Designing an app for alternative access assessments: new publication!

Happy to announce that our new article just came out in the Assistive Technology journal! Read on to learn how we involved users when designing our Access Navigator app for alternative access assessments.

Masthead of publication

Masthead of publication

I’ve spent the last couple of years designing and building an app called Access Navigator, to help AT professionals conduct alternative access assessments. This has been a fun and challenging project, with a great team within the RERC on AAC, including co-authors Susan Fager, Tabatha Sorenson, and Erik Jakobs. (Here’s a basic intro to the Access Navigator project.)

A big emphasis in the project is following a user-centered design process, to help us build an app that actually addresses user needs. We just published an article in Assistive Technology on the first stage of that process, where we conducted user interviews to uncover and define user needs. You can read the fulltext article, available for a limited time).

What we did

We individually interviewed 8 assistive technology practitioners and 3 clients who use alternative access methods, to learn what practitioners were currently doing in their access assessments, identify opportunities for improving current practice, and understand what the assessment process was like for clients. If you read the paper, you’ll learn all about how we analyzed the interviews to identify key themes. (And feel free to contact me for more details if you’d like.)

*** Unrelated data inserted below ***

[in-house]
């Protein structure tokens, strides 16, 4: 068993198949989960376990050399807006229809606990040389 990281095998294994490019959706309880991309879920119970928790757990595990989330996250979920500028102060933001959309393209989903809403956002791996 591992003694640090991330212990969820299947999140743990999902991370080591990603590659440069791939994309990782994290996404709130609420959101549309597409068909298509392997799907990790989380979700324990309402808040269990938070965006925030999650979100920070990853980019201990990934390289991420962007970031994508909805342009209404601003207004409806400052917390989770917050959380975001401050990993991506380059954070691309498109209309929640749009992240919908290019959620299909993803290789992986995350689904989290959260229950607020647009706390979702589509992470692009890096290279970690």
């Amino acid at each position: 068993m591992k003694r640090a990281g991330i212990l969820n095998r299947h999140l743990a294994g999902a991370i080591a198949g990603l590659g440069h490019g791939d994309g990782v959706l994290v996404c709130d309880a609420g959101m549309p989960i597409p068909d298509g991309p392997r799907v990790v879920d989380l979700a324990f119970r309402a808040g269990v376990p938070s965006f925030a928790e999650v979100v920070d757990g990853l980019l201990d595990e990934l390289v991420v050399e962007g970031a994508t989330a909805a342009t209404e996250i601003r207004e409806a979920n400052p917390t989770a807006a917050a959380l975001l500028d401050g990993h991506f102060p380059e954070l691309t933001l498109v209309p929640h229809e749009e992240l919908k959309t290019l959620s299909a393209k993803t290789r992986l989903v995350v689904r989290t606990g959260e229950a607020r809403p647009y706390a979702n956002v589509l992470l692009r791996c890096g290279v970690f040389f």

These form the foundation for the Access Navigator app, and yielded a few big surprises. Perhaps the biggest surprise was the amount of worry and stress that AT professionals experience, particularly when faced with a challenging situation.

There were *many* mentions of this during our interviews. Here are a couple of examples:

The assessments take a long time and families want answers. People want answers right away, and sometimes it’s really hard to give them those answers because it takes a while to practice everything.

Not knowing. Just feeling like I’m going in blind and just like Imposter Syndrome a little bit, feeling like okay, I should know this, but I don’t.

We hope that Access Navigator can help take some of the worry out of alternative access assessments, by providing a straightforward structure and workflow with tips along the way.

Where we’re headed

These interviews were conducted at the end of 2020 (it takes a while to get an article published!). Since then we’ve designed a wireframe prototype and revised it iteratively based on feedback from 12 practitioners (more on that in our RESNA 2022 short paper).

We’ve also implemented an early version of the Access Navigator software, and run 5 practitioners through a think-aloud evaluation protocol.

So far, user feedback has been very positive. Our next step will be to conduct a clinical evaluation of the app to determine its usability and effectiveness in real-world use. We’re in the early stages of that and will be recruiting participants over the next few months. We’ll try to keep you posted as the project progresses.

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